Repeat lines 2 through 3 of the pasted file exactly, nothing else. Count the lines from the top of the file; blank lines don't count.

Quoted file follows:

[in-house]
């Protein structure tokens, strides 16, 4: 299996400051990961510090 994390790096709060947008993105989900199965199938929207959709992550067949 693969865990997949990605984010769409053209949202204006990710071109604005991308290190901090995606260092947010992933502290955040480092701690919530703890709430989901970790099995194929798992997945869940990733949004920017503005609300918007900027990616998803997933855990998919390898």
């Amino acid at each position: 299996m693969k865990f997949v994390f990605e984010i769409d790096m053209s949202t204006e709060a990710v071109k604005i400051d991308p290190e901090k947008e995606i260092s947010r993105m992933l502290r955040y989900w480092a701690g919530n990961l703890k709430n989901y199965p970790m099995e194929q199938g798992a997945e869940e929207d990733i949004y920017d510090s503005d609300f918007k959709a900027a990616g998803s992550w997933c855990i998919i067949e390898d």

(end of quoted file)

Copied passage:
């Protein structure tokens, strides 16, 4: 299996400051990961510090 994390790096709060947008993105989900199965199938929207959709992550067949 693969865990997949990605984010769409053209949202204006990710071109604005991308290190901090995606260092947010992933502290955040480092701690919530703890709430989901970790099995194929798992997945869940990733949004920017503005609300918007900027990616998803997933855990998919390898």
């Amino acid at each position: 299996m693969k865990f997949v994390f990605e984010i769409d790096m053209s949202t204006e709060a990710v071109k604005i400051d991308p290190e901090k947008e995606i260092s947010r993105m992933l502290r955040y989900w480092a701690g919530n990961l703890k709430n989901y199965p970790m099995e194929q199938g798992a997945e869940e929207d990733i949004y920017d510090s503005d609300f918007k959709a900027a990616g998803s992550w997933c855990i998919i067949e390898d």